In the middle of the tray between the sockets is provided support gusset 41. The upper surface of support gusset 41 is lower than the height of the upper surface 11 of the carrier. As seen in FIGS. 1 and 2, the sidewalls 21a which adjoin the support gusset 41 are thus shorter than the other sidewalls 21. The support gusset 41 should be formed such that the top of the support gusset 41 has a width of about 1/8 inch to about 3/4 inch. Having this thickness, the support gusset confers additional strength to the carrier when loaded. The top of support gusset 41 connects to shelf 40 by sloping wall 42. While this arrangement is preferred, it will be apparent that the support gusset could take different forms. For example, the top of the support gusset could be either below or above the upper surface 11 of the carrier.

Each side of the carrier is provided with support legs 50, at substantially the midpoint of the length of the carrier. The legs extend to a leg bottom 51, on the same level as the lower surface 12 of the tray. Thus, when the carrier is sitting on a flat surface, both the lower surface 12 and the bottoms 51 of legs 50 are in contact with the surface, and the legs act to stabilize the tray against tipping. As can be appreciated, the legs will also help to stabilize the carrier when sitting on uneven surfaces.

Inwardly-extending or inwardly-curving wall 52 is provided in the legs which joins the upper surface of the carrier in the region of shelves 40 to the bottom 51 of the legs. Being depressed inwardly, the wall 52 allows the legs to be used as gripping handles for carrying the carrier, if desired. In particular, a user's thumb and forefingers can securely grasp the tray for carrying using one or both of the legs 50.

An alternate embodiment of the carrier of the invention is shown in FIGS. 6, 7 and 8. This embodiment differs from the first embodiment in overall configuration of the carrier, and in the structure of the support gusset 41. As seen in FIG. 7, the overall shape of the carrier is generally oval (the long sides are outwardly bowed) rather than rectangular, which increases the width of the shelves, as shown at 62. Also, as seen in FIGS. 6 and 8, the support gusset has a stepped structure, for increased rigidity. In particular, sloping wall 42a extends down to a first step 43a. Second sloping wall 44a extends down to a second step 45a, which is the lowermost portion of the surface of the support gusset. This arrangement of the support gusset has been found to provide excellent rigidity to the carrier against bending in the area between the two cups. This oval-shaped embodiment has been found to be very advantageous in preventing breaking or "hinging" when carrying larger sized cups.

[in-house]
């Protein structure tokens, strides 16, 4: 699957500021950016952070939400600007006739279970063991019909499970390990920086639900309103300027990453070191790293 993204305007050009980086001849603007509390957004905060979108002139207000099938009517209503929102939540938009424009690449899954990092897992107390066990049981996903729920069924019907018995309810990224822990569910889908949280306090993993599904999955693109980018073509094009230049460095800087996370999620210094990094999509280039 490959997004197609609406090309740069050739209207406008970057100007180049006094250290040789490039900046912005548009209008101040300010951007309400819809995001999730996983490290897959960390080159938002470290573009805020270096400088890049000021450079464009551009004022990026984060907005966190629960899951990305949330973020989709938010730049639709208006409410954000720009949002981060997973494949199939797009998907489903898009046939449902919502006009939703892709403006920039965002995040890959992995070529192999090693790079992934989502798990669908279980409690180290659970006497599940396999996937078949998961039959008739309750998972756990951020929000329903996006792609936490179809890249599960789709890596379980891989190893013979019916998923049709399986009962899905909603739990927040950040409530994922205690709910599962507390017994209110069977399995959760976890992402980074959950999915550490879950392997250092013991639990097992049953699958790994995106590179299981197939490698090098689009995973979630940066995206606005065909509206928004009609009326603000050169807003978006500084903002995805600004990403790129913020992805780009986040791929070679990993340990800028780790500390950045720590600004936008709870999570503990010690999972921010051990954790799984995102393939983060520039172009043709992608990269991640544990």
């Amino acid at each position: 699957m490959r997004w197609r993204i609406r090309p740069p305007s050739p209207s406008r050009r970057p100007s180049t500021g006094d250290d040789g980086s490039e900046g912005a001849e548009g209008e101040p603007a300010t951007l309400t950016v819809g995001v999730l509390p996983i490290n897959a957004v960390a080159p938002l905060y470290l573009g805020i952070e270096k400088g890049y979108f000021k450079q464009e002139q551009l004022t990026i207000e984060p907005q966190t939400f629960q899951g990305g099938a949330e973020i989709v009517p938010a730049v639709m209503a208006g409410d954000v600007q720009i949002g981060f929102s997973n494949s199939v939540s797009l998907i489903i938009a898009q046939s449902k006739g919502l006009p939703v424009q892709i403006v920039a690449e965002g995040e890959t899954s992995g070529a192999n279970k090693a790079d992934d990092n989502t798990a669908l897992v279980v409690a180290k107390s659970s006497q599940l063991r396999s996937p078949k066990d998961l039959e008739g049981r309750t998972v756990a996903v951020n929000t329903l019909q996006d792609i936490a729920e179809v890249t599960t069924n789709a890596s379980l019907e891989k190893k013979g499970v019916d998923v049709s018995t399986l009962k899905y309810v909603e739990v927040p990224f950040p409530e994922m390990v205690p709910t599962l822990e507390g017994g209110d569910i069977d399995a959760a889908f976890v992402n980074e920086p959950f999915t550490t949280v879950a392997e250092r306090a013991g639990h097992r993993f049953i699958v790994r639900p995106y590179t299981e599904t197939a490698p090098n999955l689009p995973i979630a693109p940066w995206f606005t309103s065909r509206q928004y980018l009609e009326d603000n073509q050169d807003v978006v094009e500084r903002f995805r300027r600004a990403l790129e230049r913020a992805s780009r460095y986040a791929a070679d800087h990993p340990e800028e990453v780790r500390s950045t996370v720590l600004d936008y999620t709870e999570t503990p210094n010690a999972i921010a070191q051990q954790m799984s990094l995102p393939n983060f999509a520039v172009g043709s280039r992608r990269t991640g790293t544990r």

As would be apparent to those in the art, the carrier can be formed to any desired thickness, and if composed of molded pulp, is preferably formed to a generally smooth finish. As would also be apparent, the shape of the carriers allows the carriers to be stacked (nested) with one another for convenient packaging, storing and shipping. The overall shape of the 2-cup carrier can vary greatly, while including the elements described above. For example, in some configurations, only one support leg, rather than two, would be required to adequately stabilize the carrier.

As another possible variation, only one of the two sockets need be provided with a flexible element, whereas the other socket could be in the nature of a solid cup.

Patent Citations
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US3915371 *Jan 28, 1975Oct 28, 1975Keyes Fibre CoNestable tray with cup supporting recess
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Referenced by
Citing PatentFiling datePublication dateApplicantTitle
US6199715 *Feb 3, 1999Mar 13, 2001Tenneco Packaging Specialty And Consumer Products, Inc.Disposable foil container
US6398056 *Jul 10, 2000Jun 4, 2002Huhtamaki Company Technology, Inc.Tipping-resistant cup holding tray
US7584852Feb 20, 2007Sep 8, 2009Western Pulp Products Co.Bottle shipper, shipping protector, shipping system and method
US7762396May 14, 2009Jul 27, 2010Huhtamaki, Inc.Cup carrier
US8146737 *Jan 30, 2009Apr 3, 2012D Agostino Robert JBeverage cup carrier
US8607984Jul 15, 2010Dec 17, 2013Huhtamaki, Inc.Cup and bowl carrier
US20110278187 *May 16, 2011Nov 17, 2011Yang Keegan YCup carrier with thumb holds and curved stabilizing walls
US20120318705 *Jun 17, 2011Dec 20, 2012Classic Signature Foods, Inc.Compartmented Tray for Condiment Containers
US20130068635 *May 25, 2011Mar 21, 2013Michael Allan RalphCarrier having stabilizing tabs
EP1489014A1Jun 20, 2003Dec 22, 2004Omni-Pac Ekco GmbH VerpackungsmittelInterlinkable beverage cup carrier
EP2366632A1Mar 16, 2011Sep 21, 2011EcofeutreTray for carrying cups
WO2006045329A1 *Oct 26, 2004May 4, 2006Omni Pac Ekco Gmbh & Co Kg VerInterlinkable containers for foodstuffs, particularly beverages
WO2006065132A2 *Nov 24, 2005Jun 22, 2006Huhtamaki Nederland B VCarriers for cups
WO2010063065A1 *Dec 1, 2009Jun 10, 2010Slattery Group Holdings Pty LtdImproved drink holder
WO2010124383A2 *Apr 27, 2010Nov 4, 2010Cascades Canada Inc.Cup holder tray
WO2013163064A1 *Apr 22, 2013Oct 31, 2013Perfecseal, Inc.Packaging for arcuate orthopedic implants such as a size varying series of femoral components for artificial knee joints
Classifications
U.S. Classification294/143, 229/406, 206/564, 294/159
International ClassificationA47G23/06
Cooperative ClassificationA47G23/06
European ClassificationA47G23/06
Legal Events
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Owner name: HUHTAMAKI, INC.,KANSAS
Effective date: 20100101
Owner name: HUHTAMAKI PACKAGING, INC.,KANSAS